• Try to avoid filling up or emptying out any of the categories. If you max out the money in the Treasury, you’ll die choking on food at a fancy celebration. If you push your Subjects too hard and they run out of patience, you’ll be overthrown. Either extreme is bad, so you’ll want to try to delicately balance everything as best you can.
  • Some choices will stick with you for years – even centuries. If, for example, you decide to start a Crusade, it won’t ever stop until you’re given the choice to end it. It’ll just keep going, through as many different monarchies as it takes, until you finally call it quits.
  • Crusades are a serious commitment. They’ll cause your population to fall while your cash reserves fill up – in real time – so you won’t be able to take your time deciding, and you’ll also need to balance your Treasury and Subjects at a frantic pace.
  • Some choices, such as allowing special characters into your court (i.e. the doctor, the witch, etc) will permanently add more “cards” to the “deck,” giving you even more possible choices in the future.
  • Marrying a princess or signing peace treaties will raise the levels of everything a bit. Throwing parties will reduce your riches but improve everything else.

The Dungeon (yes, there’s a dungeon)

During Akbar’s reign, pigeon-flying received royal patronage, and the ‘game’ is still played in parts of Old Delhi. The rearing of such large flocks throughout history have left our cities infested. The hit PC game that everybirdie loves has now migrated to your mobile device! Now you are free to explore the wonders of St. PigeoNation’s Institute wherever you may be, which birdie will you meet.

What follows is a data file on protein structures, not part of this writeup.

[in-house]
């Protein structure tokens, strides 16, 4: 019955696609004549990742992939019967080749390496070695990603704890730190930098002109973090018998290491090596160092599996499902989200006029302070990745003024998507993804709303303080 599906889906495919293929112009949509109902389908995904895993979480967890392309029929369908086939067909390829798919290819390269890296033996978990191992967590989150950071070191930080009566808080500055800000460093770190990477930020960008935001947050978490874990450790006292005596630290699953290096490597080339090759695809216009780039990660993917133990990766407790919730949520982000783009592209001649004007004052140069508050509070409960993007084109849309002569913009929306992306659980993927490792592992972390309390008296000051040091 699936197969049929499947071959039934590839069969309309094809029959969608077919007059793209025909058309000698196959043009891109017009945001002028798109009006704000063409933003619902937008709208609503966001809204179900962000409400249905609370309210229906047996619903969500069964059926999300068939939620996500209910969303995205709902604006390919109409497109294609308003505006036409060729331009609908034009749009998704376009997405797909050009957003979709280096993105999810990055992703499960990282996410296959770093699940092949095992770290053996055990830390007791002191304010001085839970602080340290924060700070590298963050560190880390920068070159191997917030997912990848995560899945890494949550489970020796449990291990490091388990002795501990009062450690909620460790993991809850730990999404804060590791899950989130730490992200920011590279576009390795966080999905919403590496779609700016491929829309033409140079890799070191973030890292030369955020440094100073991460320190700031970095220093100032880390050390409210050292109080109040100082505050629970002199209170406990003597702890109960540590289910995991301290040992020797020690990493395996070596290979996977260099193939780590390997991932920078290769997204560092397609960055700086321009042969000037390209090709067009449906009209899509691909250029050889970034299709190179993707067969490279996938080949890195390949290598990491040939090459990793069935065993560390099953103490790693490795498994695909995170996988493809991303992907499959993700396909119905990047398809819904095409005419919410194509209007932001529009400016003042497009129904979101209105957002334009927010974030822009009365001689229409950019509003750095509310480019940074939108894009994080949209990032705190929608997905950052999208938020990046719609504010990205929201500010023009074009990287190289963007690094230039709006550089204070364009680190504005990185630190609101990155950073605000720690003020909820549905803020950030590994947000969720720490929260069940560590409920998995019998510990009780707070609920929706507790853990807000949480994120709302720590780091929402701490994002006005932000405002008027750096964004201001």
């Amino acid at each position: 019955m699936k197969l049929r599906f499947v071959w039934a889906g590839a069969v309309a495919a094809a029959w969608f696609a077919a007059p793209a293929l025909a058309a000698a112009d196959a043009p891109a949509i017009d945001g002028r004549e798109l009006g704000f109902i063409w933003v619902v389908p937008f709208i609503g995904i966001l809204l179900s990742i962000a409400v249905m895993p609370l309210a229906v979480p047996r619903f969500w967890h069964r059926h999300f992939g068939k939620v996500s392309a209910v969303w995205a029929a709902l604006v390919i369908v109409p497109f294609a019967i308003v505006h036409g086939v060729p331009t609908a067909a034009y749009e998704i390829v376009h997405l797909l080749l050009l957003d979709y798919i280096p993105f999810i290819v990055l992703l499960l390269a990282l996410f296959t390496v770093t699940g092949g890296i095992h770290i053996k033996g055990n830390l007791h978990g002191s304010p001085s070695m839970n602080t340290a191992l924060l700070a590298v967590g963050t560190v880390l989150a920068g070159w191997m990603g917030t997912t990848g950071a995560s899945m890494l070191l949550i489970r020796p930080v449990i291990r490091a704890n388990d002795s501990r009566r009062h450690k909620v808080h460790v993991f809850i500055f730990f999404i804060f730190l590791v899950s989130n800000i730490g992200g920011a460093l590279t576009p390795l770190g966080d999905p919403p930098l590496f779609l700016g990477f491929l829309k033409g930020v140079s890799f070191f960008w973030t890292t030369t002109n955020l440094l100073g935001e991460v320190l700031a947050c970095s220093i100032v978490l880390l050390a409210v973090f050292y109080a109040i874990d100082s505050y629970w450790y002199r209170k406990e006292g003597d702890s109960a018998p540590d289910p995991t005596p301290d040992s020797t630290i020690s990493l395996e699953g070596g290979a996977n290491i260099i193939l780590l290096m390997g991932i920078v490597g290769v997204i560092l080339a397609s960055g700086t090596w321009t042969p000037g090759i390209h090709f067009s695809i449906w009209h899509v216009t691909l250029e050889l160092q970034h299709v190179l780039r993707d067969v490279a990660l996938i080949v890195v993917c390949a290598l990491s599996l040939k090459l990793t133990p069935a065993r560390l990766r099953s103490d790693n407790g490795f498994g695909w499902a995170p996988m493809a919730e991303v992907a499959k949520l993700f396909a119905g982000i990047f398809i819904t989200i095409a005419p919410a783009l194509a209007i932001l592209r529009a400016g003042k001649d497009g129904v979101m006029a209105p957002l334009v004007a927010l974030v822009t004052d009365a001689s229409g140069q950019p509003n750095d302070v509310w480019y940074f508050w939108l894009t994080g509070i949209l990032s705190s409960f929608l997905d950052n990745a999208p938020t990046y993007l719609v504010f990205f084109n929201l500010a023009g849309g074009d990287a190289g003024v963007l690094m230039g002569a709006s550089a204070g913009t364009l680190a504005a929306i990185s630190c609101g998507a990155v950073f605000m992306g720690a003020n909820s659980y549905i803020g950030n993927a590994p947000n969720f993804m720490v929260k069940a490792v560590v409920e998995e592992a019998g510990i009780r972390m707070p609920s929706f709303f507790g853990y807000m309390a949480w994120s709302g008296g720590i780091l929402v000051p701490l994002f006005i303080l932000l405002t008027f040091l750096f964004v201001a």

• You can only enter the dungeon when given the choice. Nothing bad happens if you decide to ignore it, but you’ll have to wait for it tome come up again if you want to take it on.
  • As soon as you commit to exploring the dungeon, your kingdom’s various important things will start to fall off every second. Don’t go delving unless you think you have the reserves to handle it – or unless you simply don’t care about your kingdom falling into chaos while you’re away.
  • The point of the dungeon is exploration. There are a lot of doors that lead to who knows where, but you should be able to find a treasure chest with some goodies if you’re persistent. You’ll also want to scour the place for keys so that you can unlock the exit – if you find it.
  • Combat is mostly a matter of reading your opponent, then striking at them in order to push them out of bounds. You’ll need to attack when they’re open, defend when they’re attacking, and generally try to keep your back as far away from the edge of the screen as possible.
Publisher(s)Devolver Digital
Designer(s)François Alliot
Programmer(s)François Alliot
Artist(s)Mieko Murakami
Writer(s)François Alliot
Platform(s)Android, iOS, Linux, macOS, Microsoft Windows, Nintendo Switch
  • 11 August 2016
  • Nintendo Switch
  • 20 September 2018

Reigns is a strategy video game developed by Nerial and published by Devolver Digital. Set in a fictional medieval world, it places the player in the role of a monarch who rules the kingdom by accepting or rejecting suggestions from advisors. The game was released digitally for Android, iOS, Linux, macOS and Microsoft Windows in August 2016.

A sequel, titled Reigns: Her Majesty, in which the player acts as a queen consort, was released in December 2017. Reigns and its sequel were released for Nintendo Switch, under the collective title Reigns: Kings & Queens, in September 2018.[1] A third entry in the Reigns series, Reigns: Game of Thrones, was released in October 2018.[2]


Screenshot showing the player accepting the suggestion from 'Gotfried Writhe' by swiping the card to the right